Defend the Community Reinvestment Act
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Please accept this comment from the undersigned community groups, small businesses, and individuals on the OCC’s and FDIC’s proposal to amend the Community Reinvestment Act.
We have drawn from our combined experience as community development, non-profit, small business owners, citizens, and public policy practitioners in North Carolina to write this comment. Our collective voice should underscore the depth and breadth of concerns among the people of our state over proposed changes to the Community Reinvestment Act. We have deeply-held beliefs about the beneficial impacts of the law. Driven by our sense of urgency, we write to express our sincere opposition to many of the proposed modifications in the proposed rule.
Since its passage, the CRA has fostered the growth of an entire community development ecosystem. We have institutions in our state that, if given the support engendered by the CRA, can accomplish the difficult work that is needed to restore the economic health of distressed communities and underserved households. In our state, the CRA compelled banks:
- to place deposits in CDFIs and CDCUs, with the result that North Carolina’s community development industry has become one of the most significant locations of tax credit projects.
- to partner with non-profit housing developers, resulting in the construction of tens of thousands of units of affordable housing.
- to fund agencies that provide capital and technical assistance to small businesses.
Today, many groups exist in our state that can absorb CRA-motivated capital. Equally, financial institutions (“FIs”) have an appetite for CRA projects. CRA loan programs consistently meet internal goals for profitability. Industry estimates suggest that the nation's 25 largest banks provide more than $35 billion in community development loans, equity investments, and grants each year.
We believe the proposed changes will serve to weaken the rule rather than to update it. With its focus on treating all dollars equally, it may strike nuance from examinations. Simply put, some loans are more impactful than others. Some projects require more work, even if they represent a smaller financial investment, but make a more significant impact on a per-dollar basis. The performance measurement standard, referred to as the “One Ratio,” will encourage FIs to move away from funding the kinds of complicated projects that make a difference in distressed areas.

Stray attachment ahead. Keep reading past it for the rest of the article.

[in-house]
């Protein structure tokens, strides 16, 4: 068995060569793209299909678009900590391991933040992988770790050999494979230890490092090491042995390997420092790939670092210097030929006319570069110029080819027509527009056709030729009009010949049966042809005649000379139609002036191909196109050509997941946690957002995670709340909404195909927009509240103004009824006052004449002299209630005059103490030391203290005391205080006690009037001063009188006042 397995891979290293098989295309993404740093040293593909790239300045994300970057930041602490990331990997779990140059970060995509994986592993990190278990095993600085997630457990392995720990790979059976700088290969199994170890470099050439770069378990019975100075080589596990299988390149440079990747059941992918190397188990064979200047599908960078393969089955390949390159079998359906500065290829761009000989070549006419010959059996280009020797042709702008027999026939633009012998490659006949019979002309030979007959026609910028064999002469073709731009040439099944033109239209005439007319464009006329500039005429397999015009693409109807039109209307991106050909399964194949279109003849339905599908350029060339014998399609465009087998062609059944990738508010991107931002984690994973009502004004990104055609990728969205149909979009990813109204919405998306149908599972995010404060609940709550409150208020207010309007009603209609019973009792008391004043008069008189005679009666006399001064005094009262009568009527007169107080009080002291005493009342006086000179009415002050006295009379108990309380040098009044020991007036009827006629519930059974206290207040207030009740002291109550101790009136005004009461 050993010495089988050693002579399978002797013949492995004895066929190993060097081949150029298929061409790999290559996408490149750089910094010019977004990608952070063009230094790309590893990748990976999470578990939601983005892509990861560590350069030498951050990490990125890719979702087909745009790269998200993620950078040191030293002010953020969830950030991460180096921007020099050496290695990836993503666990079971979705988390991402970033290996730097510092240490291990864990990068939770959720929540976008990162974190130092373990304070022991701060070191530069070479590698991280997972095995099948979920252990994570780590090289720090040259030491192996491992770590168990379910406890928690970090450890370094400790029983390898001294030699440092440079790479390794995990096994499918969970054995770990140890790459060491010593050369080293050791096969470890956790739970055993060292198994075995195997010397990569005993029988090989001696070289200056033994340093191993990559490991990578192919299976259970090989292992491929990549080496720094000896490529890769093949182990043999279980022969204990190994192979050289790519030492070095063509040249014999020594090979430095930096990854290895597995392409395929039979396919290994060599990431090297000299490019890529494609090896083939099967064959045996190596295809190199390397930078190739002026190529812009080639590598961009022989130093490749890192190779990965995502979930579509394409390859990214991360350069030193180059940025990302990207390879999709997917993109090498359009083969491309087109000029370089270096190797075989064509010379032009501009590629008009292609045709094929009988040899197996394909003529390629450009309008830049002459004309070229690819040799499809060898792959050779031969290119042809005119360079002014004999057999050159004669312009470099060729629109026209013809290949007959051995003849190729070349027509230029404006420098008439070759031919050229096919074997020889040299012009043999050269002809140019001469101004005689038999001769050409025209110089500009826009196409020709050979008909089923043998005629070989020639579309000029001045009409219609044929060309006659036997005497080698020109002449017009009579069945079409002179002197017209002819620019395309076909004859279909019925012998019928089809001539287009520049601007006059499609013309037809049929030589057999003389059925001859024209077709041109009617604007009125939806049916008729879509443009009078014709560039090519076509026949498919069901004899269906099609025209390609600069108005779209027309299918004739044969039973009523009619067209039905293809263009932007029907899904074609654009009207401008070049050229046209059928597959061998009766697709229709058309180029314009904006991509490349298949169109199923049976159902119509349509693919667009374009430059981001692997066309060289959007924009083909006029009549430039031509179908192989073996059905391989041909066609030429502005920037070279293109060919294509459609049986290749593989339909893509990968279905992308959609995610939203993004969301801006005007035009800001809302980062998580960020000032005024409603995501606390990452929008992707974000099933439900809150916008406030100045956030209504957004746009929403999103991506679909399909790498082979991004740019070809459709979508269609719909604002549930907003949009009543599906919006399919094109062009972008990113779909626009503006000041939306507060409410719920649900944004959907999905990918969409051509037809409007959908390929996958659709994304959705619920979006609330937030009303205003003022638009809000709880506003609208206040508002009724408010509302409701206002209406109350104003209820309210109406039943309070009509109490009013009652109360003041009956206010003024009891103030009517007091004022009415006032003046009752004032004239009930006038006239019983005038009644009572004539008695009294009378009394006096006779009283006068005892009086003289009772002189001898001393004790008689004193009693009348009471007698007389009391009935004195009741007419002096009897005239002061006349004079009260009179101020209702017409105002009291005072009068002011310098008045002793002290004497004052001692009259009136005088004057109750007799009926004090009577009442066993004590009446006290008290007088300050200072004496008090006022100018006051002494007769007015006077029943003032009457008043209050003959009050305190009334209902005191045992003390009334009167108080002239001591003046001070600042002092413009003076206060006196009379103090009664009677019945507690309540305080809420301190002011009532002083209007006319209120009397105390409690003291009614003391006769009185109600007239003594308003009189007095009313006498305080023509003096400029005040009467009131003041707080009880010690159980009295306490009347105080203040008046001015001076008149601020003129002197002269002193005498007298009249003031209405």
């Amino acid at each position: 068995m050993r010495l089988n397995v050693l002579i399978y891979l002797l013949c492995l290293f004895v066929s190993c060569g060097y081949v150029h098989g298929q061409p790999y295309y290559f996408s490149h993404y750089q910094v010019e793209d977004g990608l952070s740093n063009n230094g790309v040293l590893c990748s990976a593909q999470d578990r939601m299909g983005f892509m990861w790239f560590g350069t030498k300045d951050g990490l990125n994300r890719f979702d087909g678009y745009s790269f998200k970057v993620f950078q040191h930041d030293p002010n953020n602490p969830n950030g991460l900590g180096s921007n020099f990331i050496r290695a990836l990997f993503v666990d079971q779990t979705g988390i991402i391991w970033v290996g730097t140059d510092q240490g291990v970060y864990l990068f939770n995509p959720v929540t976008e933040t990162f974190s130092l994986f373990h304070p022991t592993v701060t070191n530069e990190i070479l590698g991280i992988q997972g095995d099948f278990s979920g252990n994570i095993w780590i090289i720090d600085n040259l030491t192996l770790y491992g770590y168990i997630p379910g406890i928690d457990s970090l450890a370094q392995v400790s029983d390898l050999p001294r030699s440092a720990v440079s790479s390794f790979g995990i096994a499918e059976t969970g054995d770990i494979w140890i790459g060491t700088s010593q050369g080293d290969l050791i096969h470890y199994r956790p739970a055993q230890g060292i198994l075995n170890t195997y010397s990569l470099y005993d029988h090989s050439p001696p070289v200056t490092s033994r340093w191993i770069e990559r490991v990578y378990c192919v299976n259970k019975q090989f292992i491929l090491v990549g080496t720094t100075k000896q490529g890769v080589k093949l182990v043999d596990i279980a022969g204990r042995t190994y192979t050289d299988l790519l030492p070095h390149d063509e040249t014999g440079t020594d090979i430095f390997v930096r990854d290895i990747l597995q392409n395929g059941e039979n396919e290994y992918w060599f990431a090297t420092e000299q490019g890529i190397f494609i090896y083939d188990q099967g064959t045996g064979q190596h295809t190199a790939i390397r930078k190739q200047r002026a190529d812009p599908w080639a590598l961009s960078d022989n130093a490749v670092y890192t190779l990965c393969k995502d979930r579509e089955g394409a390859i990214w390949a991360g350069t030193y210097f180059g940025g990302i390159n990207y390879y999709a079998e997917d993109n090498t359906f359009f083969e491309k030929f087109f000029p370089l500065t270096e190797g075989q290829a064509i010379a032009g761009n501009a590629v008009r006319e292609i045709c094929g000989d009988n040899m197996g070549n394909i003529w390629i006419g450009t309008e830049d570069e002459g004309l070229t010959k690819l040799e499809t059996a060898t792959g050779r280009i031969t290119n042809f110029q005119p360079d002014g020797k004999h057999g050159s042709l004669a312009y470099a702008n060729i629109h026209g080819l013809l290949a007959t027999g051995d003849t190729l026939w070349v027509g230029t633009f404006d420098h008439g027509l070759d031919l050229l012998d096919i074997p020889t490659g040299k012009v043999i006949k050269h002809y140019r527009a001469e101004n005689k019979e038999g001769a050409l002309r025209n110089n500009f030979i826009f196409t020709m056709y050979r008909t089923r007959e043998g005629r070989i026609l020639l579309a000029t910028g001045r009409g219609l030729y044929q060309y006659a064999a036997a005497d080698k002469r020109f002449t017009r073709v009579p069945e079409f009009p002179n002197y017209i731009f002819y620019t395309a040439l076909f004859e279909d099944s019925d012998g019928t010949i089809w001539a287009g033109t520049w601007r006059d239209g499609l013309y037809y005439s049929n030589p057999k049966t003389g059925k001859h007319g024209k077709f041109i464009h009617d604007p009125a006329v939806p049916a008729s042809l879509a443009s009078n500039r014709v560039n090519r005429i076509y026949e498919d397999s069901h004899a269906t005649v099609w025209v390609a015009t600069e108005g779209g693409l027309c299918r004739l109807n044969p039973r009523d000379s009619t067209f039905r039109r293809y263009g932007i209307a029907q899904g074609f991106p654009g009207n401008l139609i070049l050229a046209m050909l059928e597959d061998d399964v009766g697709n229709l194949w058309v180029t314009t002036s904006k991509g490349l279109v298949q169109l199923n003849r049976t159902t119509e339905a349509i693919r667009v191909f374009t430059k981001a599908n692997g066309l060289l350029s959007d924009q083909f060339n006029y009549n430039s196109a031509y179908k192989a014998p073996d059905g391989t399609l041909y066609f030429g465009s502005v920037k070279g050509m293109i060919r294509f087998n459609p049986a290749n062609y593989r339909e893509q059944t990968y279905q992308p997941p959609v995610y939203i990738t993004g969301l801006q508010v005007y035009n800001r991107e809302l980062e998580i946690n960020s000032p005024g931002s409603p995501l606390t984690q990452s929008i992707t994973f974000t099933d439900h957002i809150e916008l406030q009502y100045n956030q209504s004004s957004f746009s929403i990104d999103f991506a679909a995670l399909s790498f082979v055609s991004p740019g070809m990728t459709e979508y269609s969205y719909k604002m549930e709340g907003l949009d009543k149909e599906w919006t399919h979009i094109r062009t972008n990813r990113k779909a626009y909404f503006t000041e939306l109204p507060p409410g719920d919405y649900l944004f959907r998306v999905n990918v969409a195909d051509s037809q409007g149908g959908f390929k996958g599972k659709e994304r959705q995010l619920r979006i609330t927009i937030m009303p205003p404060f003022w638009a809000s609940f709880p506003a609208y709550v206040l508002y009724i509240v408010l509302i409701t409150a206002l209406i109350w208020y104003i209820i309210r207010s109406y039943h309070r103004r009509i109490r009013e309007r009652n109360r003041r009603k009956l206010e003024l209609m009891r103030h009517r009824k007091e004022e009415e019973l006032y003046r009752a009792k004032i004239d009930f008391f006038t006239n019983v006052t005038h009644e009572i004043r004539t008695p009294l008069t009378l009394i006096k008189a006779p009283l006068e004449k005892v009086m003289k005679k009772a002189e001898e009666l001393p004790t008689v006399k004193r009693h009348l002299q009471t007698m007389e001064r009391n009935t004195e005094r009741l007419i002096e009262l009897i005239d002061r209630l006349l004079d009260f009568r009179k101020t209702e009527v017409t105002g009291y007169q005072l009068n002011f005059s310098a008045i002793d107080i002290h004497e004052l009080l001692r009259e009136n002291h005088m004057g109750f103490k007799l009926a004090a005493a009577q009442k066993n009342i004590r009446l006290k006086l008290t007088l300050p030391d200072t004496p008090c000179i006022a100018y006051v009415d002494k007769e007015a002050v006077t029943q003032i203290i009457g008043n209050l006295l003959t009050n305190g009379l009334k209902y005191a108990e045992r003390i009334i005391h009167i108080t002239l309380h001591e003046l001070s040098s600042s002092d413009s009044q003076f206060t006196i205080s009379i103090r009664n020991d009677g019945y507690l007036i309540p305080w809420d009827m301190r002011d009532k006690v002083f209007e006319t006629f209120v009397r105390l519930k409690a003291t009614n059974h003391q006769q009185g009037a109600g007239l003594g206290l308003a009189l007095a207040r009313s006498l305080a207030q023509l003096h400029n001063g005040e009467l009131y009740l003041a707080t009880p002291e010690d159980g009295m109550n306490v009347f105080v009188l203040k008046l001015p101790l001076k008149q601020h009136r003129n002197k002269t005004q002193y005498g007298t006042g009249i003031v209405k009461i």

We ask that the OCC and the FDIC create a final rule where:
- Banks continue to locate branches in low-and-moderate-income (“LMI”) census tracts. Research shows that many important CRA constituencies, particularly LMI households and small business owners[Federal Reserve, 2019], still prefer to use bank branches. Additionally, the new approach reduces incentives for banks to keep branch offices in these areas. Between 2012 and 2017, the majority of US counties suffered a net loss of branches, with the most extreme reductions occurring in rural areas. By so severely underweighting the value of LMI branches in the new evaluation measure, the proposed rule could delink the branch bank from the CRA – with harmful consequences.
- Examiners must examine mortgage lending for patterns of redlining and discrimination. Concerns about redlining compelled legislators to pass the Community Reinvestment Act; there is no basis to justify this change.
- Examiners cannot inflate grades. As a condition of receiving an outstanding score under the geographic distribution test for small businesses, the OCC and the FDIC should expect banks to exceed the average performance measurement in every qualifying assessment area.
- Examiners evaluate infrastructure projects not just for their benefits, but also for their social and economic costs to LMI communities. North Carolina’s history includes many instances where public infrastructure investments (highways, bridges, treatment facilities) harmed LMI communities. PEs should incorporate a long-term cost-benefit analysis of financial and economic impacts.
Over-emphasis on quantitative metrics may dissuade FIs from pursuing relationships with local community groups. Right, the rule says that groups can still file formal comments, but it makes no effort to put an obligation on FIs to seek out input from their community partners. This exemption is counterproductive. Instead, examination frameworks should emphasize the value of community engagement, grounded explicitly with the expectation that FIs will convene with area leaders. Similarly, during mergers and acquisitions, regulators should condition approval on the successful completion of public benefits agreements.
We have witnessed the power of the Community Reinvestment Act to bring needed capital to LMI communities. We fear that the new approach will dilute the impact of the CRA, drawing it further from its intended purposes and ultimately posing a threat to the economic well-being of our communities.
Ultimately, the CRA creates the structure for holding FIs accountable, with explicit protections against racial discrimination, and to promote the provision of safe and affordable capital to underserved communities. The CRA has been a positive force for supporting our local economies. Our experience with the CRA’s power compels our groups to stand up against a new rule that would threaten to weaken it.
We, the undersigned groups, small businesses, and individuals, submit these comments on behalf of the underserved communities we represent.
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